Adaptive Interaction is a term that describes a method of communication that can help carers connect with people living with dementia who have lost the ability to communicate verbally. It is not difficult to learn and it can help to provide contact and engagement, even as the dementia advances. A common effect of advancing dementia is that the ability to speak can be gradually diminished, until people retain little or no capacity for verbal communication, relying instead on sounds or movements. Despite this, research has shown that people living with advanced dementia do still retain the desire to communicate. (Ellis & Astell,
This is important, as often people who have lost the capacity for speech are regarded as being withdrawn and consequently shut off from the world around them. Being able to communicate without speech can reduce social isolation, improve quality of life and allow more opportunities for caregivers to engage with people living with advanced dementia.
Everyone is born with an instinctive desire to connect with other people. We see this instinct in the way a baby will attempt to communicate, perhaps by smiling, crying, opening and closing their tiny hands, or making eye contact and, as adults, we recognize, enjoy and respond to these actions, often encouraging them by imitating the sounds and gestures that the baby is making. By mirroring these actions we enable and encourage the baby to engage in social interaction, even before they are able to speak. This is something that we take for granted but research indicates that it could also be a key skill that could help us to engage with people as they age and lose the ability to communicate verbally. The way we interact with babies may in fact hold the key to how we might communicate with people living with advanced dementia who have lost the capacity to speak.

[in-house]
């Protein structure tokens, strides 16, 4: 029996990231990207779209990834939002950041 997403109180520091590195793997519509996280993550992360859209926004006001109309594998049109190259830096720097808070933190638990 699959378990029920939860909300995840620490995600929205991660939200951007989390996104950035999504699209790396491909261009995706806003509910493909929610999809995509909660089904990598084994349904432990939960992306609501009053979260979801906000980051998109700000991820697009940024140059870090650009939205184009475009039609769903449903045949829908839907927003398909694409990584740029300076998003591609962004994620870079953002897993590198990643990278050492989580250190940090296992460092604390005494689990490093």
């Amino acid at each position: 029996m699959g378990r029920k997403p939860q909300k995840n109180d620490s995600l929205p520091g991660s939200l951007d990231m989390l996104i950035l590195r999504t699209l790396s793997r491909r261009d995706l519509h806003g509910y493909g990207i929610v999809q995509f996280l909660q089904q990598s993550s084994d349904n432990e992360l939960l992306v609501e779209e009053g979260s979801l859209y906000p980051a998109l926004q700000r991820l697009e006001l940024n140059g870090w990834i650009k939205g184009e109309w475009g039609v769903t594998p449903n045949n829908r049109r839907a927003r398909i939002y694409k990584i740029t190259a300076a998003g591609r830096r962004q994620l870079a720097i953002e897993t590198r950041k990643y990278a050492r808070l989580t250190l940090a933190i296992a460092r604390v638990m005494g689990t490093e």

Viewed through the lens of Adaptive Interaction, seemingly random actions by people living with advanced dementia, such as tapping, crying out, or repetitive bodily movements can be interpreted as potentially communicative, as opposed to random, or even problematic. It may be in fact that by copying, or mirroring the actions, and by paying attention to the mood of the person involved, the carer might find a way to communicate with someone unable to speak. Perhaps more importantly, those individuals with dementia can, once again, experience human connection and engagement with their loved ones.
The key principle of Adaptive Interaction is to view all behavior, such as sounds, movements and facial expressions as a potentially intentional attempt to communicate. This approach is based primarily on carefully looking for and observing such actions, such as sounds, movements, eye contact, gestures, etc, made by the nonverbal partner, and to use these observations to try to develop an understanding of the ways in which the individual may be attempting to communicate.
As these potential attempts to communicate are observed, the observer can then experiment with reflecting back, or imitating (mirroring) these actions, which can then potentially develop into nonverbal conversations. The actions in question can and will vary enormously from person to person. As mentioned above, examples may include tapping on a surface, touching hands, facial expressions, clapping, movement of feet, other bodily movements, smiling, or even crying out..
It is important to understand that Adaptive Interaction is not a panacea that will fit every person and every circumstance. Equally, for it to be beneficial, the carer must genuinely want to connect with the person involved, otherwise it could degenerate into simple mimicry, which would be harmful. There is a lot of research and a lot of literature available on the subject of Adaptive Interaction and, for any carers struggling to communicate with someone who has lost the capacity to speak, it is potentially a valuable skill to investigate and learn. If you need any assistance in connecting with additional information on the subject of Adaptive Interaction, contact us at firstname.lastname@example.org and we will endeavor to connect you with material that will be helpful.